Here is your glossary of the COVID-19 crisis

Each prolonged crisis creates its own vocabulary. A special set of new words that linger. World War II (which lasted five years longer than the current crisis, so stop complaining) dates back 75 years. But many can remember the terms he gave us: atomic bomb, bazooka, commando, D-Day. And it’s just ABCD.

So what are the words our grandchildren will use regarding the present calamity? There is no doubt that it will be covered in their class “C29: Early 21st Century America, Decline and Disaster”. A primer:

Coronavirus (kə-ˈrō-nə-ˌvī-rəs) m. Single-stranded RNA virus dotted with gnarled projections (Crown is Latin for crown). There are many coronaviruses – MERS, SARS, etc. – so the one that causes problems was first called the “new” or “new” coronavirus, the prefixes now generally being abandoned as superfluous. Use: “More than a month after declaring the coronavirus pandemic a national emergency, President Donald Trump has repeatedly lied about this unique crisis. ” – Atlantic

COVID-19[female[feminine (koh-vid dwarf-TEEN) nm Abr. of “Coronavirus Disease 2019”, the disease caused by a strain of coronavirus first detected in Wuhan, China, in late 2019. Some news outlets, such as the New York Times, use lowercase letters (“Covid-19” ), but it sounds like the name of a South Korean boy band. Use: “Rupert Murdoch, Fox News disinformation on Covid-19 is a danger to public health. ” – The Guardian

Covidiot (koh-vid-ee-et) nm The Urban Dictionary defines this as “someone who ignores warnings about public health or safety”. Also used to describe someone who accumulates goods, selfishly denying them to others. Use: “Q: What do you call an armed member of a radical group of containment protesters? A: A subsidiary of Covidiot. “- George Takei

Flatten the curve (FLA-tn tha kerv) verbal expression. Reduce the rate at which a virus spreads, so that fewer cases need to be treated. Use: “One of the byproducts of being able to flatten the curve is that you will delay the peak.” – Illinois Director of Public Health, Dr. Ngozi Ezike

Fomite (fō-ˌmīt) nm An inanimate object, such as an iPhone or a doorknob, containing infectious material that spreads disease. (As opposed to the “vector”, which is alive, like a mosquito or that lady next to you queuing up to buy Doritos you don’t need.) A rear formation of “fomites”, from Latin fomes meaning “tinder” – the little trick that starts the great conflagration. Use: “Therefore, the rapid spread of SARS-CoV-2 in our study could have resulted from spread via passive vectors (for example, elevator buttons or toilet taps) or viral aerosolization in a public space. confined (eg toilets or elevators). ” – CDC Research Letter

Force majeure (for ma-ZHOOR) m. From Latin for “superior force”. An extreme circumstance beyond the control of the parties to a contract which frees them from legal obligation. These can be man-made, like wars and riots, or natural, like earthquakes and floods, or a bit of both, like viral pandemics made worse by clumsy leadership. Doesn’t apply to marriage contracts, so wipe that smirk off your face. Use: “The company used its force majeure clause to terminate its supply contracts with Ontario pork producers. – The Ontario Farmer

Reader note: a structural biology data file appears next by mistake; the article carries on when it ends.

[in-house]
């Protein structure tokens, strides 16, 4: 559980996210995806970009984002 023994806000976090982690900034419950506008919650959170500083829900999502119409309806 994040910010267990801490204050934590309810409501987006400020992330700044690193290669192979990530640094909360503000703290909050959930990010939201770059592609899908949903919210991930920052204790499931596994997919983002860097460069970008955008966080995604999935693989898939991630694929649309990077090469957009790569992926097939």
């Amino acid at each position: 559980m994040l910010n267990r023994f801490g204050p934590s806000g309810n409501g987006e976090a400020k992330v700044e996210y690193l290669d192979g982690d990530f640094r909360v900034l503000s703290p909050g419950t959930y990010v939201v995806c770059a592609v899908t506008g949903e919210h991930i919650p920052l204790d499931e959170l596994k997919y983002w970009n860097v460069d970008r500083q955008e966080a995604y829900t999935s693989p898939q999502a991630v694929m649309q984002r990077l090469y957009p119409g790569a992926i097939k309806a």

addict (huhng · kr) v. 1. Wait in a well-defended position, usually paired, superfluously, with “down”. His literal Oxford English Dictionary definition (“crouch down, with hips, knees and ankles strongly bent”) is rarely the intended meaning. Instead, since March, it’s been about spending time at home in anxious comfort while waiting for this crisis to unfold. Use: “Every once in a while you come across one of those days when all is in vain… a stony disappointment from start to finish; and if you know what’s good for you, on days like these you sort of crouch in a safe corner and watch. – Hunter S. Thompson

N95 (fr-NEIN-tee-feiv) adj. or, more and more, nm A coveted type of medical mask. The N stands for “Not Oil Resistant” (other mask categories are R for “somewhat resistant” and P for “Oil Resistant”). The 95 refers to the percentage of airborne particles filtered out. Use: “The Centers for Disease Control and Prevention (CDC) does not recommend that the general public wear N95 respirators to protect themselves from respiratory disease. “- FDA

EAR (pee-EEE) nm Abr. for “personal protective equipment”. Refers to the hairnet, shoe covers, gown, glasses and especially the protective mask necessary to protect against COVID-19. Use: “During his daily briefing Sunday, Pritzker announced the second PPE airlift.” – Chicago Sun-Times

Social distancing (sowshl DI stuhn sing) phrasing. Originally related to “avoidance” in sociological texts; now describes the old practice of avoiding proximity to slow the spread of infectious disease. Use: “School closures are the most justifiable method of social distancing to prevent the spread of the disease.” – “The patient victim and vector” (P. Battin et al, 2009)

Underbanked (UHN-dr bangkt) adj. The financial equivalent of a food desert in low income communities; the state of having too few legitimate financial institutions, forcing the use of usurious payday loans, etc. Use: “Small businesses in underbanked communities and local lenders trying to compete with the big banks already face significant barriers to participating in the PPP loan program. “- Statement from Chicago lawmakers

wuhan virus (ooo-HA in Chinese; woo-hahn in English, vai-ruhs) m. COVID-19 to a fanatic; also, “Chinese virus”. Increasingly seldom used, as even those who attempt to justify the term’s obvious racism by pointing to the ‘Spanish flu’ cannot explain how the values ​​of 1918 – which included refusing to vote for women and lynching – are the ethical star of 2020. Use: “Trump stops saying ‘Wuhan Virus’ after Xi hits his ego.” – Beast of the day

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